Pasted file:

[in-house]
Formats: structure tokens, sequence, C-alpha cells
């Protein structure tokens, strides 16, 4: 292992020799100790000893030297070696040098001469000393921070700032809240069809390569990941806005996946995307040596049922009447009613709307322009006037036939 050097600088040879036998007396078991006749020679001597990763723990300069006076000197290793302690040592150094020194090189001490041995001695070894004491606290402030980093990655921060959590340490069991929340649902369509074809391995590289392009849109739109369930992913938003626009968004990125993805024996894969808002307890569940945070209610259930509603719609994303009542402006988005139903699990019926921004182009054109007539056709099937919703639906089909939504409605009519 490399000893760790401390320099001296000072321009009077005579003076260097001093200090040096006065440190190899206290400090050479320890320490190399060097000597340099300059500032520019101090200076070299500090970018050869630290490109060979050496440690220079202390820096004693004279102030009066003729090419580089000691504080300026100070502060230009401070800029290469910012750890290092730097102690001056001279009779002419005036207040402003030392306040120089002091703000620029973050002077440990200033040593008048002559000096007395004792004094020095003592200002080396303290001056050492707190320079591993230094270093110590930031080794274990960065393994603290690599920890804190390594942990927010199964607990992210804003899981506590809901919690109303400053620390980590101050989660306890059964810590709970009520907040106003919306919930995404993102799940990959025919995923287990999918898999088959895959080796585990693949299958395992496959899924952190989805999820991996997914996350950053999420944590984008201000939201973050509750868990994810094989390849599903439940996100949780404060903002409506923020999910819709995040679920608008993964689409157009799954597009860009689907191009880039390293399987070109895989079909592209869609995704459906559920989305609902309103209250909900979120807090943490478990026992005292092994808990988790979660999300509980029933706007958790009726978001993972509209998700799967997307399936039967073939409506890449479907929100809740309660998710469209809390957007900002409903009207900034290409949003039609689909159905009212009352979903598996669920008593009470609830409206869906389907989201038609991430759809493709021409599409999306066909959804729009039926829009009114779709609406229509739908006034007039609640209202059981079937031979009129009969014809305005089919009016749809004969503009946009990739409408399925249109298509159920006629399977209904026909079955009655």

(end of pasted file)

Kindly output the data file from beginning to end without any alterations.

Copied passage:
[in-house]
Formats: structure tokens, sequence, C-alpha cells
């Protein structure tokens, strides 16, 4: 292992020799100790000893030297070696040098001469000393921070700032809240069809390569990941806005996946995307040596049922009447009613709307322009006037036939 050097600088040879036998007396078991006749020679001597990763723990300069006076000197290793302690040592150094020194090189001490041995001695070894004491606290402030980093990655921060959590340490069991929340649902369509074809391995590289392009849109739109369930992913938003626009968004990125993805024996894969808002307890569940945070209610259930509603719609994303009542402006988005139903699990019926921004182009054109007539056709099937919703639906089909939504409605009519 490399000893760790401390320099001296000072321009009077005579003076260097001093200090040096006065440190190899206290400090050479320890320490190399060097000597340099300059500032520019101090200076070299500090970018050869630290490109060979050496440690220079202390820096004693004279102030009066003729090419580089000691504080300026100070502060230009401070800029290469910012750890290092730097102690001056001279009779002419005036207040402003030392306040120089002091703000620029973050002077440990200033040593008048002559000096007395004792004094020095003592200002080396303290001056050492707190320079591993230094270093110590930031080794274990960065393994603290690599920890804190390594942990927010199964607990992210804003899981506590809901919690109303400053620390980590101050989660306890059964810590709970009520907040106003919306919930995404993102799940990959025919995923287990999918898999088959895959080796585990693949299958395992496959899924952190989805999820991996997914996350950053999420944590984008201000939201973050509750868990994810094989390849599903439940996100949780404060903002409506923020999910819709995040679920608008993964689409157009799954597009860009689907191009880039390293399987070109895989079909592209869609995704459906559920989305609902309103209250909900979120807090943490478990026992005292092994808990988790979660999300509980029933706007958790009726978001993972509209998700799967997307399936039967073939409506890449479907929100809740309660998710469209809390957007900002409903009207900034290409949003039609689909159905009212009352979903598996669920008593009470609830409206869906389907989201038609991430759809493709021409599409999306066909959804729009039926829009009114779709609406229509739908006034007039609640209202059981079937031979009129009969014809305005089919009016749809004969503009946009990739409408399925249109298509159920006629399977209904026909079955009655």